The present findings of no resting ventilatory deficiency and minimal cardiac dysfunction, despite significant reductions in capillary density in both the diaphragm and the heart raises interesting questions about the muscle specific differences with respect to structure–function consequences in the face of reduced capillarity. For example, despite a slightly smaller loss of VEGF protein in cardiac compared to skeletal muscle (80%vs. 95% reduction, respectively), the heart experienced a relatively greater reduction in capillary density compared to the gastrocnemius (61%vs. 39%, respectively), and yet minimal dysfunction. To our knowledge these are first data to show this potential muscle type differences between cardiac and skeletal muscle vascularity. One potential explanation for this difference may involve the expression of VEGF receptors levels. For example, in adult mice treated pharmacologically to either bind VEGF (using VEGF-Trap) or block VEGF receptor activation (and thereby inhibit VEGF signalling), organ specific differences in capillarity have been observed between the heart and other organs (such as the pancreas, thyroid, adrenal cortex, pituitary, adipose, choroids plexus) (Baffert et al. 2004; Kamba et al. 2006). These studies reveal that organs susceptible to VEGF receptor blockade contained higher levels of VEGF-R2 and VEGF-R3. In our study, a significant reduction in VEGF-R2 was detected in both the VEGF-deficient heart and skeletal muscle (Fig. 2). Since VEGF-R2 levels are higher in the cardiac compared to skeletal muscle (as seen in Fig. 2), it could be that the heart is more effected from a loss of VEGF paracrine signalling. Yet, despite a greater loss in cardiac muscle capillarity, myocardial function was only minimally affected. One possibility for this functional difference is the fact that basal capillarity is nearly three times greater in the heart compared to skeletal muscle. Thus, it may be that coronary vessels have a greater reserve designed to protect the heart from ischaemia-related insults.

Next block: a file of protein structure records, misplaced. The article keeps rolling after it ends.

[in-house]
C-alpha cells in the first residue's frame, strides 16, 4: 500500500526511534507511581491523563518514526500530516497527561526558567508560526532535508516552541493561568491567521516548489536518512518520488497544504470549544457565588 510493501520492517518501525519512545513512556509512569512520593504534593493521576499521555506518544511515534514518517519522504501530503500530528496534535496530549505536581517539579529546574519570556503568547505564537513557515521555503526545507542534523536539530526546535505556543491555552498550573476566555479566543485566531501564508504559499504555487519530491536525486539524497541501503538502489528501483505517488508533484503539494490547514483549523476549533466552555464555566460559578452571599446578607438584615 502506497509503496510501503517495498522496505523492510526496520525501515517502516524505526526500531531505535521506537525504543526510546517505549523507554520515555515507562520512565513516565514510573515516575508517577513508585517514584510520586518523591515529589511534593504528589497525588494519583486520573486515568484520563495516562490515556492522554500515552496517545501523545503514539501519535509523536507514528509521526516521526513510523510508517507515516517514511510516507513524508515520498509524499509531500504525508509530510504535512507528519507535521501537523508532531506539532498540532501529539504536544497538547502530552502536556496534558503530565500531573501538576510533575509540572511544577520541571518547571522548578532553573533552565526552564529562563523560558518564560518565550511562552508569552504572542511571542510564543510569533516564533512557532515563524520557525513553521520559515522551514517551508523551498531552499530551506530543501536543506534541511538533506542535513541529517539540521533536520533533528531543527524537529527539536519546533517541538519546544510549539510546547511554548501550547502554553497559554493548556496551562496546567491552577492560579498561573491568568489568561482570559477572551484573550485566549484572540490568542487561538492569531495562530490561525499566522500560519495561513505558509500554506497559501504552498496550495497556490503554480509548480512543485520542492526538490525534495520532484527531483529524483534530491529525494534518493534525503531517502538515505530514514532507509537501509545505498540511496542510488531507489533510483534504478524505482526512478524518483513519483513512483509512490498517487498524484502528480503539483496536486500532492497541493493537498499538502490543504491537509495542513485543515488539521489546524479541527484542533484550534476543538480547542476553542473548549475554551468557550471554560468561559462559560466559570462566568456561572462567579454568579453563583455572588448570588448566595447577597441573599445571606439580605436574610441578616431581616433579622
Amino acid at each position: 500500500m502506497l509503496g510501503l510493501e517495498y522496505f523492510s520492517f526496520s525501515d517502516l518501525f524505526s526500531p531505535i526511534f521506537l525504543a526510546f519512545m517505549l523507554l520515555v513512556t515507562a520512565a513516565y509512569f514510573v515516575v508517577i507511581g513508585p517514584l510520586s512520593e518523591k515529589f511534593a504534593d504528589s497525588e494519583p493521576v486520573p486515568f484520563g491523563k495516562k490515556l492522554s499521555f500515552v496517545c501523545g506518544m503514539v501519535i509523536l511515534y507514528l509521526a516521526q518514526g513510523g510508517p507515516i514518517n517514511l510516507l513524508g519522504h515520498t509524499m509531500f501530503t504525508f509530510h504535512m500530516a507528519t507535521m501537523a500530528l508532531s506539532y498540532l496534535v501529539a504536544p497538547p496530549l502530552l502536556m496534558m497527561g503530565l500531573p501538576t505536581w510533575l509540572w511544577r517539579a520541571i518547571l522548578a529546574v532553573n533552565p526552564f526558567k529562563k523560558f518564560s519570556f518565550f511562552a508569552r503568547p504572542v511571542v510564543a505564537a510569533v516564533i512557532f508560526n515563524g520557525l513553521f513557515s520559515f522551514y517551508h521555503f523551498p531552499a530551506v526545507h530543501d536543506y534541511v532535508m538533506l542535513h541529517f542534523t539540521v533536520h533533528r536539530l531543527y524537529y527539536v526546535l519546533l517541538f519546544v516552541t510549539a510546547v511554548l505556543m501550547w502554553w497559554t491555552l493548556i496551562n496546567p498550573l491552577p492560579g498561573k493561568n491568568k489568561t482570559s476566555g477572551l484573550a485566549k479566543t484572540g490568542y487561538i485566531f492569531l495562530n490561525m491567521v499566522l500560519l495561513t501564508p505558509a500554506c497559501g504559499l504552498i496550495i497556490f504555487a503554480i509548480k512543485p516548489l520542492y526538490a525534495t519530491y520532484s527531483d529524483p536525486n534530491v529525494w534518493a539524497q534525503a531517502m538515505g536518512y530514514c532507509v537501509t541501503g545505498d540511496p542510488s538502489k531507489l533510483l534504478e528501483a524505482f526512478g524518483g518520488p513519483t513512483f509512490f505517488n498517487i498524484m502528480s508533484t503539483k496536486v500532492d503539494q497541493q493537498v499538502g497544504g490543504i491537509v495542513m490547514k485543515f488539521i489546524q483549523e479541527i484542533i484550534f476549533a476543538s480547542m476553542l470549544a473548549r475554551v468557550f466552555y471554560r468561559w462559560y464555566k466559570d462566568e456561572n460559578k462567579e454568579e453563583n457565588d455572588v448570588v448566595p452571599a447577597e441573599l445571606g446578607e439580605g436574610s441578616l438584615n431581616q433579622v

In summary, we have shown that myocyte VEGF deficiency initiated during late gestation and present throughout life leads to permanent diminution of muscle capillarity and reduced capacity to perform endurance exercise. While effects of cardiac and/or ventilatory impairment cannot be completely ruled out in the intolerance to exercise observed, we suggest that reduced muscle capillarity impairs locomotor muscle O2 availability by both reducing muscle perfusion and diminished diffusive transport of O2 from red cells to mitochondria. The inability of other factors and/or mechanisms to compensate for the loss of VEGF by maintaining the number of muscle capillaries in adult mice clearly demonstrates that VEGF (which is essential during growth and development) is also essential and required to develop and maintain the normal complement of muscle capillaries.